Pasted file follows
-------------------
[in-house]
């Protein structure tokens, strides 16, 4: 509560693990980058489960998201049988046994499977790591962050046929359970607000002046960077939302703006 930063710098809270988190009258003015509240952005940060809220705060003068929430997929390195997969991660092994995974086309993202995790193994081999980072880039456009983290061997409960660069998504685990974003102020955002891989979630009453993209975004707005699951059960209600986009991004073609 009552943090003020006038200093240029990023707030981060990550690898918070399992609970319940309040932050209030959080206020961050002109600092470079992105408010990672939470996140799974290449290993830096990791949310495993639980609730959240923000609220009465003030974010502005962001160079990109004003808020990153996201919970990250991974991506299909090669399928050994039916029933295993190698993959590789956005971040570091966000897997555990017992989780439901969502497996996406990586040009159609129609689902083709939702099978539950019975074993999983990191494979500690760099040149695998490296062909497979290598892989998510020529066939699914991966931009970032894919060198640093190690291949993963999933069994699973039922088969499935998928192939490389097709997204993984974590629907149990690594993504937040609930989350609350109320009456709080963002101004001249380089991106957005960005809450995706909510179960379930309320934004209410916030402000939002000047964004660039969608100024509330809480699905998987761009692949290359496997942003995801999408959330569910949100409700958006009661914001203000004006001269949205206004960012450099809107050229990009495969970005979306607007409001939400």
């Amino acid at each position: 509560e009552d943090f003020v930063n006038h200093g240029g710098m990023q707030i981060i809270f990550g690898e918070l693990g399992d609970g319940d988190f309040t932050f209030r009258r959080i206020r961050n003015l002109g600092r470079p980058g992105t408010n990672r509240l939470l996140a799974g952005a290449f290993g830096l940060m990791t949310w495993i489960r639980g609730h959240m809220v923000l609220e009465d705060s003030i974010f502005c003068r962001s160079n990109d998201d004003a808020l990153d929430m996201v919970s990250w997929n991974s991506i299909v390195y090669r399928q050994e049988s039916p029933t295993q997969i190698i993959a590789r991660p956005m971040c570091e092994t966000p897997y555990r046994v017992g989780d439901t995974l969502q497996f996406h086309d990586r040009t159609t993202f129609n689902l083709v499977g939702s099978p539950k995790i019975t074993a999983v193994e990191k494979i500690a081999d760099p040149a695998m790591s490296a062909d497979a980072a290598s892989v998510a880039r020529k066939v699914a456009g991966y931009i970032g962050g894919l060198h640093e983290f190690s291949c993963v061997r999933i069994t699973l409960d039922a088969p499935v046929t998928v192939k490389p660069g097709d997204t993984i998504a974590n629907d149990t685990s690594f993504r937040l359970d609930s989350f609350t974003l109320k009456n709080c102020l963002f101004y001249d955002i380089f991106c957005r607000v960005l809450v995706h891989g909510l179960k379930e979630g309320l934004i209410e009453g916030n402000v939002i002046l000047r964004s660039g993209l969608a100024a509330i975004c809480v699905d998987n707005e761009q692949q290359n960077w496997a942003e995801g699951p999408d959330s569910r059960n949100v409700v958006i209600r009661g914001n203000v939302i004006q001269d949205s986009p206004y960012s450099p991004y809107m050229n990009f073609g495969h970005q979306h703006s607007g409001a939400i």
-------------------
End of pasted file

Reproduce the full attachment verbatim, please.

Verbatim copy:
[in-house]
């Protein structure tokens, strides 16, 4: 509560693990980058489960998201049988046994499977790591962050046929359970607000002046960077939302703006 930063710098809270988190009258003015509240952005940060809220705060003068929430997929390195997969991660092994995974086309993202995790193994081999980072880039456009983290061997409960660069998504685990974003102020955002891989979630009453993209975004707005699951059960209600986009991004073609 009552943090003020006038200093240029990023707030981060990550690898918070399992609970319940309040932050209030959080206020961050002109600092470079992105408010990672939470996140799974290449290993830096990791949310495993639980609730959240923000609220009465003030974010502005962001160079990109004003808020990153996201919970990250991974991506299909090669399928050994039916029933295993190698993959590789956005971040570091966000897997555990017992989780439901969502497996996406990586040009159609129609689902083709939702099978539950019975074993999983990191494979500690760099040149695998490296062909497979290598892989998510020529066939699914991966931009970032894919060198640093190690291949993963999933069994699973039922088969499935998928192939490389097709997204993984974590629907149990690594993504937040609930989350609350109320009456709080963002101004001249380089991106957005960005809450995706909510179960379930309320934004209410916030402000939002000047964004660039969608100024509330809480699905998987761009692949290359496997942003995801999408959330569910949100409700958006009661914001203000004006001269949205206004960012450099809107050229990009495969970005979306607007409001939400």
């Amino acid at each position: 509560e009552d943090f003020v930063n006038h200093g240029g710098m990023q707030i981060i809270f990550g690898e918070l693990g399992d609970g319940d988190f309040t932050f209030r009258r959080i206020r961050n003015l002109g600092r470079p980058g992105t408010n990672r509240l939470l996140a799974g952005a290449f290993g830096l940060m990791t949310w495993i489960r639980g609730h959240m809220v923000l609220e009465d705060s003030i974010f502005c003068r962001s160079n990109d998201d004003a808020l990153d929430m996201v919970s990250w997929n991974s991506i299909v390195y090669r399928q050994e049988s039916p029933t295993q997969i190698i993959a590789r991660p956005m971040c570091e092994t966000p897997y555990r046994v017992g989780d439901t995974l969502q497996f996406h086309d990586r040009t159609t993202f129609n689902l083709v499977g939702s099978p539950k995790i019975t074993a999983v193994e990191k494979i500690a081999d760099p040149a695998m790591s490296a062909d497979a980072a290598s892989v998510a880039r020529k066939v699914a456009g991966y931009i970032g962050g894919l060198h640093e983290f190690s291949c993963v061997r999933i069994t699973l409960d039922a088969p499935v046929t998928v192939k490389p660069g097709d997204t993984i998504a974590n629907d149990t685990s690594f993504r937040l359970d609930s989350f609350t974003l109320k009456n709080c102020l963002f101004y001249d955002i380089f991106c957005r607000v960005l809450v995706h891989g909510l179960k379930e979630g309320l934004i209410e009453g916030n402000v939002i002046l000047r964004s660039g993209l969608a100024a509330i975004c809480v699905d998987n707005e761009q692949q290359n960077w496997a942003e995801g699951p999408d959330s569910r059960n949100v409700v958006i209600r009661g914001n203000v939302i004006q001269d949205s986009p206004y960012s450099p991004y809107m050229n990009f073609g495969h970005q979306h703006s607007g409001a939400i």